Take a piece out of the water and if you are happy with the softness, taste and that is cooked all the way through, you can drain your neeps in a colander and leave for a few minutes to steam dry.  Cooking neeps takes a while but is well worth it!

Mash those neeps!

Put the neeps back in the pan and begin to mash with a potato masher. When you mash them a lot of water can come out, you can try and drain this by tipping the pan, just be careful not to lose any of those glorious neeps.

I like my mashed neeps / mashed swede plain just as they are, but many people like to add white pepper and nutmeg to them too. Serve alongside mashed tatties and haggis, or just as a healthy side vegetable to have with your meal. Another popular recipe is to combine the mashed neep with mashed carrot, or both mashed but separate. We also have a large dollop of neeps at Christmas dinner too! It would be ideal for a vegetarian looking for something new to try in their recipes.

Now you know how to prepare neeps like a true Scot! Go forth and spread the knowledge.

Burns Night - Haggis Neeps and Tatties for Burns Supper

Neeps are most often consumed as part of the famous dish - haggis neeps and tatties - on Burns night, a celebration of the life and work of poet Robert Burns. Each of the three meal elements is served in equal parts. More recently whisky sauce has been added to put on top of your haggis neeps and tatties, but I am a bit of a purist and just like it plain.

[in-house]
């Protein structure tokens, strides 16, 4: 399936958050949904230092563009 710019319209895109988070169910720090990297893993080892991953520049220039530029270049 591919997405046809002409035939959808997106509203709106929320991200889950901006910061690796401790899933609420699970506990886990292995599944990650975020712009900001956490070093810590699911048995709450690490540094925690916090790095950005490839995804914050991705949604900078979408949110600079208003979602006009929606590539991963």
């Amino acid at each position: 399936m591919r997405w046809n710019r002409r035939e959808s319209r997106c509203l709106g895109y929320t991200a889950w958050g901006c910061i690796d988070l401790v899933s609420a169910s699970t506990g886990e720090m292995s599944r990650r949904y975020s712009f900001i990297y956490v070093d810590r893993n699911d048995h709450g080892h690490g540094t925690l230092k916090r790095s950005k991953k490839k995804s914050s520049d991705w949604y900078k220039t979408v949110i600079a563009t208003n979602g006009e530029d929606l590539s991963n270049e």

Burns Night showing Scottish cuisine - mashed swede
Burns Night with my family, including mashed neeps!

Carving a neep for Halloween

When I was a child we often went to a big Halloween party at the local WRI hall, it was a highlight of the year and I absolutely loved it. We would often spend a great deal of time making our own custom costume (a lost art nowadays), but the most fun part of the night was the judging of the "neepie lanterns".

Neepie Lantern

A neepie lantern is a hollowed-out neep with a lid with a hole in the top. A scary Halloween face is carved into the front, normally just three triangles as it is so savagely difficult to cut through... no fancy designs here! String is added to each side of the neep so it can be held, to finish the lantern.